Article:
Accessibility for Designers
accessibility · 2017
Introducing accessibility thinking to the design process.
Accessibility is a critical and often overlooked portion of designs. The WAI-ARIA Authoring Practices offer in-depth information on how to create accessible designs. This information is beneficial, but I noticed that the technical nature of the language was overwhelming to some readers and implied a steep learning curve.
A color palette may look beautiful to the designer, but the contrast of the text to the background could be hard to read. A product may function as intended when using a mouse, but inaccessible to a keyboard navigation. It’s possible to go back and fix these issues, but they should be considered about from the beginning.
Accessible designs create a better experience for everyone.
The WAI-ARIA Authoring Practices include information on visual and code requirements to create accessible designs. I reviewed any requirements about the front-end visuals and copied these into a new document. From there I began my research on each one individually. Some accessibility requirements could be handled in the initial design phases, while others need to be kept in mind while the product is under development.
I wanted more context to understand how design and code worked together so I could better communicate the requirements to designers. Thankfully, there was a talk at Google I/O 2017 that did just that. I found the Pragmatic Accessibility talk by Rob Dodson to be incredibly insightful. I began to seek out implemented examples of the requirements and describing them in simple language.
I set out to create a quick and simple reference for both designers and developers with the goal of accessibility becoming part of everyone’s workflow. The UI-Accessibility document is both a guideline and an educational document to achieve that goal.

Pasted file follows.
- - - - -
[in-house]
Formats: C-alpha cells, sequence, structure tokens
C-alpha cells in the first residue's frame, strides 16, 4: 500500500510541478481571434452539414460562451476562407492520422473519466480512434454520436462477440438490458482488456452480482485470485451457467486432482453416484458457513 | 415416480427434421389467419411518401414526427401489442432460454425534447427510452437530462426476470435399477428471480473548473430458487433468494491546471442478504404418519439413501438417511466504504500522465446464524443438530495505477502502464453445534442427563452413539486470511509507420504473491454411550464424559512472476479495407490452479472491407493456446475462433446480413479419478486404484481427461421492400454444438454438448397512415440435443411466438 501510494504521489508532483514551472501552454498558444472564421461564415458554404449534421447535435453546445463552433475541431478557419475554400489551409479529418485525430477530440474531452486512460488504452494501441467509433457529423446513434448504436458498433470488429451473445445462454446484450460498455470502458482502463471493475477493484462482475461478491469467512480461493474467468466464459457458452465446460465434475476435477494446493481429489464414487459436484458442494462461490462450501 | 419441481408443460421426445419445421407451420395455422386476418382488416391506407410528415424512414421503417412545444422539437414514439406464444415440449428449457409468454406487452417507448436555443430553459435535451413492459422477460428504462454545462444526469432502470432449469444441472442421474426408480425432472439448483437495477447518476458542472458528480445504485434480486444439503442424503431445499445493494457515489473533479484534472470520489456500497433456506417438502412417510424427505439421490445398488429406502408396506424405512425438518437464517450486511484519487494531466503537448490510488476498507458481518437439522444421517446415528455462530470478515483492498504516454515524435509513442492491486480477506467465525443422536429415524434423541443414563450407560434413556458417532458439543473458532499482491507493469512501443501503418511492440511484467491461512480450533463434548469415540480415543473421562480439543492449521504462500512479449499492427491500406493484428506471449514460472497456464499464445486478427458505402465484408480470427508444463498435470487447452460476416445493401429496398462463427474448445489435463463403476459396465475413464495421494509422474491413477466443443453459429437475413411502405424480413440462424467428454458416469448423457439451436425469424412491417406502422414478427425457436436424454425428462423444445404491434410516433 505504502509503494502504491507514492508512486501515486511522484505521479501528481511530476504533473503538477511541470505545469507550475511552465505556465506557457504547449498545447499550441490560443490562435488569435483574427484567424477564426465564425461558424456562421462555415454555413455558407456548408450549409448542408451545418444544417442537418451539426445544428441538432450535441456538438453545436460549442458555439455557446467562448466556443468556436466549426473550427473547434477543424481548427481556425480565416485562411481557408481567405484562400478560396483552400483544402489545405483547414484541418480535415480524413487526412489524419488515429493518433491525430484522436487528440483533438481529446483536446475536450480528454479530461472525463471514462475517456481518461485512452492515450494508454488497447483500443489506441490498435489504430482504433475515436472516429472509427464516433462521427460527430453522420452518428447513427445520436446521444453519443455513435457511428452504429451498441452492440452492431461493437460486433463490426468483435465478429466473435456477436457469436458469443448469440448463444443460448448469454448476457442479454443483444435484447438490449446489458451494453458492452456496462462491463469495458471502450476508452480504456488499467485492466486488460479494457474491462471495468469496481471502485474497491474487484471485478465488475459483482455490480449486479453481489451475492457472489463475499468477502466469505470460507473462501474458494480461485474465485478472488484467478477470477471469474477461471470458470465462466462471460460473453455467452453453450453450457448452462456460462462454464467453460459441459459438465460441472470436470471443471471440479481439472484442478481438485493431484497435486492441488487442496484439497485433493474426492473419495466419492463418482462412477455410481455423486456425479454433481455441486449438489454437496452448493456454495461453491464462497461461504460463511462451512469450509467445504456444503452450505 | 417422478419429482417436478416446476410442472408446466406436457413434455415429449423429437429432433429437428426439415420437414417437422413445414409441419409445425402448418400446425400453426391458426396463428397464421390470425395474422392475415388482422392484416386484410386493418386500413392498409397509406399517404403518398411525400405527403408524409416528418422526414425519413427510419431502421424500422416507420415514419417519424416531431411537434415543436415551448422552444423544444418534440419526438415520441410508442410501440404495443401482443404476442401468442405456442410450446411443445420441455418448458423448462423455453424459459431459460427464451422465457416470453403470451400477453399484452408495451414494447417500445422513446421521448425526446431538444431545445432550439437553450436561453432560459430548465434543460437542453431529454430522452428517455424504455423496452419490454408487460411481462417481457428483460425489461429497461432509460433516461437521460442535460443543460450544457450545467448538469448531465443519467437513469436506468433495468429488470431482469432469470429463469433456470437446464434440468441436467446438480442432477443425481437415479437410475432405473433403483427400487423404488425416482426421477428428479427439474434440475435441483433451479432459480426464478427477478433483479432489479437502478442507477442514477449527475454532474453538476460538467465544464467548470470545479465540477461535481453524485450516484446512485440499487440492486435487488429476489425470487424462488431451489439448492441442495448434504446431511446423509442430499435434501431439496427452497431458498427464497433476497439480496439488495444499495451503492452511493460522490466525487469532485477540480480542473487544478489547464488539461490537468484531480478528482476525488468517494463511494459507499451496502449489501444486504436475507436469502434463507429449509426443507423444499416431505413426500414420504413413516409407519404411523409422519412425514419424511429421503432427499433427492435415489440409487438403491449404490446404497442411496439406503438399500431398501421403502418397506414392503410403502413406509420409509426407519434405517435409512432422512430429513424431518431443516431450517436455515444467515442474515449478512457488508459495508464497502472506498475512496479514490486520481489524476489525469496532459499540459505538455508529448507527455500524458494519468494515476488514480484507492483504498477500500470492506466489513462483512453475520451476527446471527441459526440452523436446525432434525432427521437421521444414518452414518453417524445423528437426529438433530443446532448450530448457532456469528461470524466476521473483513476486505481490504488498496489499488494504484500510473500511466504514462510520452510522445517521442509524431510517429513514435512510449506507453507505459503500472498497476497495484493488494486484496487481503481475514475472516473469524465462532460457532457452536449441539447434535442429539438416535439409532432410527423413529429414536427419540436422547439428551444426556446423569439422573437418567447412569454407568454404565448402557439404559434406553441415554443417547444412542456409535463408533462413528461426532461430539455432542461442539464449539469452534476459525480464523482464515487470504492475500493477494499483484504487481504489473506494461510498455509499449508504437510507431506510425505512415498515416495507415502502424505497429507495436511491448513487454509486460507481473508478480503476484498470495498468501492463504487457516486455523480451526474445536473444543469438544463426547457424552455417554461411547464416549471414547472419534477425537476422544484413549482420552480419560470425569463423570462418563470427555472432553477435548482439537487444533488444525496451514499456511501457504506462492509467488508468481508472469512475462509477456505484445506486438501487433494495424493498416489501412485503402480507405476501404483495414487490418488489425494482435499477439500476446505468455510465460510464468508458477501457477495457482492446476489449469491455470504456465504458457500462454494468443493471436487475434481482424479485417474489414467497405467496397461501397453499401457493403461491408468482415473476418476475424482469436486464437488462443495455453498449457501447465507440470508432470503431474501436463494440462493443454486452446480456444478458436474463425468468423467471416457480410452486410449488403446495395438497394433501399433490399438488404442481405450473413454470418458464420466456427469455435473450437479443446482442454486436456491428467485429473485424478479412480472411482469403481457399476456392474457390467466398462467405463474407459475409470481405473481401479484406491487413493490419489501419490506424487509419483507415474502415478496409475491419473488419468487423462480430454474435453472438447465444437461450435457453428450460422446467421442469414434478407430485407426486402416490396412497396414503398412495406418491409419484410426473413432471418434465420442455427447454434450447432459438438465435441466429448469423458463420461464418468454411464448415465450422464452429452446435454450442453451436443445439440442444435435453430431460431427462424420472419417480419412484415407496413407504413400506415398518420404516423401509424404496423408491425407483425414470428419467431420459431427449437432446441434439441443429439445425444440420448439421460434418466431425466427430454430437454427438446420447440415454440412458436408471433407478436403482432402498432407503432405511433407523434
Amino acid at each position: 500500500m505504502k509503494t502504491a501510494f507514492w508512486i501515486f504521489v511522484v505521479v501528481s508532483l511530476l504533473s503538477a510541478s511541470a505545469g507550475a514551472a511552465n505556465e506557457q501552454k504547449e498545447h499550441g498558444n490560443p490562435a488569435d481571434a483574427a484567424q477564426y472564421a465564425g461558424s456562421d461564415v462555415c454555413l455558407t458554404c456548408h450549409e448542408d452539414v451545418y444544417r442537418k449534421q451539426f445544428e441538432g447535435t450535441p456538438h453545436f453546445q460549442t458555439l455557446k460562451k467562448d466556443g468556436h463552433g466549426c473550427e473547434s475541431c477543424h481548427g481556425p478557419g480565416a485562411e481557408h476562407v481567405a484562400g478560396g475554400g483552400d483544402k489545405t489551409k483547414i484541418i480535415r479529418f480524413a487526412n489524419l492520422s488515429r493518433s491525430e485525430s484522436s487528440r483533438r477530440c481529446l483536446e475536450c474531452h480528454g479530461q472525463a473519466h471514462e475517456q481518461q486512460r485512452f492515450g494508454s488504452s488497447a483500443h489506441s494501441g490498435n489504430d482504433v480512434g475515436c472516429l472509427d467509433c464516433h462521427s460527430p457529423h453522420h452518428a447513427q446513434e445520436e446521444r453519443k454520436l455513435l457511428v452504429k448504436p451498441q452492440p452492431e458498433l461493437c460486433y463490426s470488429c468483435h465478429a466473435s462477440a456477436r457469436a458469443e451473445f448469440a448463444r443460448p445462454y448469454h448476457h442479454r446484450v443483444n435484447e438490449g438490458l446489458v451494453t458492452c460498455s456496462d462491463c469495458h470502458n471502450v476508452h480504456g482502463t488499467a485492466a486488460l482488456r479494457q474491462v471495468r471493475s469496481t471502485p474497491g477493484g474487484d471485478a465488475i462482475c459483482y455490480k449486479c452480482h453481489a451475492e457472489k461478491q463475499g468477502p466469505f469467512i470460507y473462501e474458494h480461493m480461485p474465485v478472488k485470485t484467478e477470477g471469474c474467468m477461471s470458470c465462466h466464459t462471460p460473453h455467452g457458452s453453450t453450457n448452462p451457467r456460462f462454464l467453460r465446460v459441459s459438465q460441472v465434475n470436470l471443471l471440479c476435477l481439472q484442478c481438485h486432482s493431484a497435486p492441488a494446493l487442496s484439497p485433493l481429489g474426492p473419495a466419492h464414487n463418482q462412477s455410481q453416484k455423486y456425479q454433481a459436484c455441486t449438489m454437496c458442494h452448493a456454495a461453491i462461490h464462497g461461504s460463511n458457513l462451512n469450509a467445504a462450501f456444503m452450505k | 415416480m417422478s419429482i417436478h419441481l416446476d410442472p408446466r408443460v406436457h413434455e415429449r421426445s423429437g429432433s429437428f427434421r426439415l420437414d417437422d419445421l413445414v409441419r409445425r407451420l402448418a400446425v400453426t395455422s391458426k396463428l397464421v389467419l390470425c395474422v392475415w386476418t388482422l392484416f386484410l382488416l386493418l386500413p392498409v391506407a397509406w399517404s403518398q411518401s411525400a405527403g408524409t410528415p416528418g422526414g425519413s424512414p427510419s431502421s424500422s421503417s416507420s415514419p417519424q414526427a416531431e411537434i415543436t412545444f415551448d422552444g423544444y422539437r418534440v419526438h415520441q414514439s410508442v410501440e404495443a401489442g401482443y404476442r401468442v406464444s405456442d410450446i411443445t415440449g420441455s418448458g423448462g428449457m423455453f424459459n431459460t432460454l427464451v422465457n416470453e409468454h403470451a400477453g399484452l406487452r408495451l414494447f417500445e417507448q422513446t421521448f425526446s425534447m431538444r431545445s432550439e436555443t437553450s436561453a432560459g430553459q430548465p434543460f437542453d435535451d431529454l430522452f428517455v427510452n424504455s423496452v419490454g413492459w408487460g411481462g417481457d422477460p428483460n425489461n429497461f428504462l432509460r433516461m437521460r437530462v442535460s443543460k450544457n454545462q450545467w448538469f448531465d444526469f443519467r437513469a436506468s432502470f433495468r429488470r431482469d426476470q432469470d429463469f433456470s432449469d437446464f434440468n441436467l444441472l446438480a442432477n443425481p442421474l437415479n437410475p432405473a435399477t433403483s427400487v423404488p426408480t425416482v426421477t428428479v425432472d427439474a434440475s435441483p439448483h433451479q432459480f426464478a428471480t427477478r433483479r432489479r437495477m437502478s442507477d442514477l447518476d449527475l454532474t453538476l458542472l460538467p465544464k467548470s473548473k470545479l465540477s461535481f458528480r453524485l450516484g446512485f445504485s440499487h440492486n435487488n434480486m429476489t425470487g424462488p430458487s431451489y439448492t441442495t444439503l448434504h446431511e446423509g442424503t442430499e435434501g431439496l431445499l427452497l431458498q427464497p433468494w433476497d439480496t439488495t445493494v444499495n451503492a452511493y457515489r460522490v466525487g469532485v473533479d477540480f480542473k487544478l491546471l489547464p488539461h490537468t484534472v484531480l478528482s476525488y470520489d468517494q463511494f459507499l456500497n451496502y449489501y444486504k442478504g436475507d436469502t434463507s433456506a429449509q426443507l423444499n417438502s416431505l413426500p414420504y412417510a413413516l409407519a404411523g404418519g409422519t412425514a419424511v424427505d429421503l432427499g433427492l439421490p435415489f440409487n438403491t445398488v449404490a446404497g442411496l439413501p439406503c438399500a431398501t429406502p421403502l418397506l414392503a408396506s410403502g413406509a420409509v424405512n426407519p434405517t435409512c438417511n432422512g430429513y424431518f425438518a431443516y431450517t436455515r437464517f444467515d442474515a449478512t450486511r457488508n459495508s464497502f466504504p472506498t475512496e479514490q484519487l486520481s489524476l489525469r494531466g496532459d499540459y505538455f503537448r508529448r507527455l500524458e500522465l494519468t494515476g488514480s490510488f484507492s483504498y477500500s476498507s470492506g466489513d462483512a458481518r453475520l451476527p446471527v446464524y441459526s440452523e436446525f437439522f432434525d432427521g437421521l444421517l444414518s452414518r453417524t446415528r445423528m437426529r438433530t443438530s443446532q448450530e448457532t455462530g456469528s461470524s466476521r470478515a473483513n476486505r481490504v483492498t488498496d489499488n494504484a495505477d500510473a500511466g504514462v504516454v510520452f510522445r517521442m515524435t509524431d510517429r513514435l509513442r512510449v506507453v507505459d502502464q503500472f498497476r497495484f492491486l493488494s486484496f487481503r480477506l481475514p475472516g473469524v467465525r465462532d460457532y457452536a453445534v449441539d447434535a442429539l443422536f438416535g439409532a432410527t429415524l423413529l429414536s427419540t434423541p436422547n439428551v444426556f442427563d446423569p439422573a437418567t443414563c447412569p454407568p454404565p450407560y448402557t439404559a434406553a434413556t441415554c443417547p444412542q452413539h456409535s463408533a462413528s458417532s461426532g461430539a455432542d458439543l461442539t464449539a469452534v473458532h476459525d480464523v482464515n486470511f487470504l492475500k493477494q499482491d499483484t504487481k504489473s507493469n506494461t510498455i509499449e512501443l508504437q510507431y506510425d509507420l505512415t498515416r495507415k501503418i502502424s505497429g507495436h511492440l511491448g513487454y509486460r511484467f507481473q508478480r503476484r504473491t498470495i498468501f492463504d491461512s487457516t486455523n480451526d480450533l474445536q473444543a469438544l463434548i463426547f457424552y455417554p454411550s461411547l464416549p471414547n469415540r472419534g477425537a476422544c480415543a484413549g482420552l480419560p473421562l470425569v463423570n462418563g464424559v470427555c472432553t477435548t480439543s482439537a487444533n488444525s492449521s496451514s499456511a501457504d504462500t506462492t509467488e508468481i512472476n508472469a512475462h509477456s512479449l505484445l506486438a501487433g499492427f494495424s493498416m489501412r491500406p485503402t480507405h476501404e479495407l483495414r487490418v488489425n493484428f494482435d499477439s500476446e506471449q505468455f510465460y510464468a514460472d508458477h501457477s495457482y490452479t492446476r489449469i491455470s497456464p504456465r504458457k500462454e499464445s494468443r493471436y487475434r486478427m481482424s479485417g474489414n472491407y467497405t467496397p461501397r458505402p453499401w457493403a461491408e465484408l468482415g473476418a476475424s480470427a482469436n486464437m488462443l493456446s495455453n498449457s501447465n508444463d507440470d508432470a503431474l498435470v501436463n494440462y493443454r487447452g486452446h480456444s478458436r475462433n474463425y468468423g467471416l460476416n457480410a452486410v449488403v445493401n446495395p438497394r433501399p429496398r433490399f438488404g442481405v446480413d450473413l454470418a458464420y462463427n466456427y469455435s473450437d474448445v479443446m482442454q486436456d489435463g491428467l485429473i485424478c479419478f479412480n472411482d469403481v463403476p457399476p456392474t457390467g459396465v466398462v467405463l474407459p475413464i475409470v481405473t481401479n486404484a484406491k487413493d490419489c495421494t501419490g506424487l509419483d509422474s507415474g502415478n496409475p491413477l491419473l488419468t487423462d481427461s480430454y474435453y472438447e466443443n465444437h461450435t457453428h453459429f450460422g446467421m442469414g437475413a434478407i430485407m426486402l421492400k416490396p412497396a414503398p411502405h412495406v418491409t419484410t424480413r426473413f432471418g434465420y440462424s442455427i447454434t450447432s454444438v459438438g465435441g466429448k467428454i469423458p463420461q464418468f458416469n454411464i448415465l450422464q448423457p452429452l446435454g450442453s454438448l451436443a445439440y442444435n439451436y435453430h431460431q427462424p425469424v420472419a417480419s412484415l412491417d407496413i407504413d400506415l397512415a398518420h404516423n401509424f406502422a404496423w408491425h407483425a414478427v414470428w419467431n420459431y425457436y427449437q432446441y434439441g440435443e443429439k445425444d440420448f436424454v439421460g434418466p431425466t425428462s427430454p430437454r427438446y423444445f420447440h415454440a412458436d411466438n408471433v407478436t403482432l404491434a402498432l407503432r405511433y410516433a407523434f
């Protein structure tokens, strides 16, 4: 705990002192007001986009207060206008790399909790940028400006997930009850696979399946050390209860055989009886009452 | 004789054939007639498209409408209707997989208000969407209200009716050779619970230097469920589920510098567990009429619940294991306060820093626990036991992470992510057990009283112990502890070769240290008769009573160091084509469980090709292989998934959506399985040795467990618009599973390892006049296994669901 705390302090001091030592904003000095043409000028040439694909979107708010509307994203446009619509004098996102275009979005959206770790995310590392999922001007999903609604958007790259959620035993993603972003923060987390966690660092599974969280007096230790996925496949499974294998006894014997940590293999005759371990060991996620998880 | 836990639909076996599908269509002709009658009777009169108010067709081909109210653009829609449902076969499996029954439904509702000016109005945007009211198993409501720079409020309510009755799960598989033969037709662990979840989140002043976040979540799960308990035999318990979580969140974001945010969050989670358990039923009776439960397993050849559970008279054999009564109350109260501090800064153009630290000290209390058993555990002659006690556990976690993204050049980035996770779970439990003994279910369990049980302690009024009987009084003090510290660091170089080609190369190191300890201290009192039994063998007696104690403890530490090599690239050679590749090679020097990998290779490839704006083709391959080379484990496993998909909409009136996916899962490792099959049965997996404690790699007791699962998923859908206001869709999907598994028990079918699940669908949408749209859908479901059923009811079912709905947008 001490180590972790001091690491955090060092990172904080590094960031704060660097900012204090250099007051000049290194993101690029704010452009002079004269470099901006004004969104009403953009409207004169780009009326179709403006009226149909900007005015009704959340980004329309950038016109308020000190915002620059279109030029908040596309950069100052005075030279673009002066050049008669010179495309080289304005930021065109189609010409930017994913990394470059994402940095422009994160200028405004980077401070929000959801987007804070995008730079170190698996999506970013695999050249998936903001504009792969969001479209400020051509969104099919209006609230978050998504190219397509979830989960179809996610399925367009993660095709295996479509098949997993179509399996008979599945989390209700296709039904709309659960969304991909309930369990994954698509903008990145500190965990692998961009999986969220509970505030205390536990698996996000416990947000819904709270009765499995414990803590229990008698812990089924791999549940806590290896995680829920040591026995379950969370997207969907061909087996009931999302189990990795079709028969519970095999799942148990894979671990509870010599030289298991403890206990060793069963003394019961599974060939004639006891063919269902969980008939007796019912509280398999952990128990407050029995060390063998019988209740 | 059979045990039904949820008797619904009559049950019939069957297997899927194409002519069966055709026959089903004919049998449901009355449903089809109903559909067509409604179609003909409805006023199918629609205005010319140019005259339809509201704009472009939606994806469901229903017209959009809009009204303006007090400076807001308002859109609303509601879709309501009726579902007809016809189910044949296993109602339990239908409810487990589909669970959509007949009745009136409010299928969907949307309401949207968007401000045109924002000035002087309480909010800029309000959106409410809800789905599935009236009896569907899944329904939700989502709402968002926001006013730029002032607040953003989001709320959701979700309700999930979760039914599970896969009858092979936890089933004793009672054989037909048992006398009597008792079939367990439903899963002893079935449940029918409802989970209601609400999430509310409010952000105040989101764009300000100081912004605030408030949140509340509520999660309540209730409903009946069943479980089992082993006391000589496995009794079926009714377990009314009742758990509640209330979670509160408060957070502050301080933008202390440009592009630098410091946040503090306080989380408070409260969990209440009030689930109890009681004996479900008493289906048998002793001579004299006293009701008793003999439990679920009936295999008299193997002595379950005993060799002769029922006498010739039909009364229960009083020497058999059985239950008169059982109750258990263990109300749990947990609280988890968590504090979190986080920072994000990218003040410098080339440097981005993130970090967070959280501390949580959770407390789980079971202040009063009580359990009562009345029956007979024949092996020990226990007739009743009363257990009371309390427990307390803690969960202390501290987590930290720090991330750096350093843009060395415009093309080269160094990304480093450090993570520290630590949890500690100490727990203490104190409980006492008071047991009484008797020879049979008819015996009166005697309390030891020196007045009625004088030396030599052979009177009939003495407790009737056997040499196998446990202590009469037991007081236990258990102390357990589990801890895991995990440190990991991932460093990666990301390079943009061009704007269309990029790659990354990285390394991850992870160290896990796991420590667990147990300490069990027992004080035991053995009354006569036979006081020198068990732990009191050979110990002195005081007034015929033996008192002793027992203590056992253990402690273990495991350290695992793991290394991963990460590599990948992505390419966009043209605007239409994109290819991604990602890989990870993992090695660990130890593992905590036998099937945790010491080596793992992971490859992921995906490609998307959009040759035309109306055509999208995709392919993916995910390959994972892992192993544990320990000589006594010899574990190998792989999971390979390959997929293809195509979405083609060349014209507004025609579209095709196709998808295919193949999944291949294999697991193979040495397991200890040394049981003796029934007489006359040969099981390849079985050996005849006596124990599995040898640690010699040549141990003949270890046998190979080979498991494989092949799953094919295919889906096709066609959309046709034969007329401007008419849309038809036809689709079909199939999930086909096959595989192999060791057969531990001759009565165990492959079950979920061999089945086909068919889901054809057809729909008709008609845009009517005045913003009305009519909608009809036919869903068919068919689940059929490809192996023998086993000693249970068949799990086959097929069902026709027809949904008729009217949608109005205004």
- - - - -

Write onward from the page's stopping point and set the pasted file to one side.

I started thinking about how the product sounds for screen readers, feels for keyboard navigation, and then how it looks. Creating an accessible product means more considerations to design for, but the result is a design that is better for everyone.
I grouped the requirements under a “Design” heading or “Annotations” heading. “Design” requirements can be taken care of early in the design workflow and mostly rely on the visual design like the color palette, labels, or important images. “Annotations” get into the functionality of the design. These items relate to the functionality of a component such as keyboard accessibility, screen reader labels, or the proper semantic elements. Both sections include links more reading and examples that provide a deeper understanding of the requirements.
The UI-Accessibility document also includes many resources I have found helpful in my research and in designing for my work. Some are technical documentation, and others are more casual writing on the subject. I encourage everyone to look through the readings, watch the videos, and play with the tools to see what accessibility means for your designs.
I wrote this list in a way that makes sense to me and I want to hear from you! Does this help you understand what you need to be doing? Did I miss something? Is there a resource you reference all the time? I put this up on GitHub for a reason! Head over there and let me know!
View the project on GitHub: UI Accessibility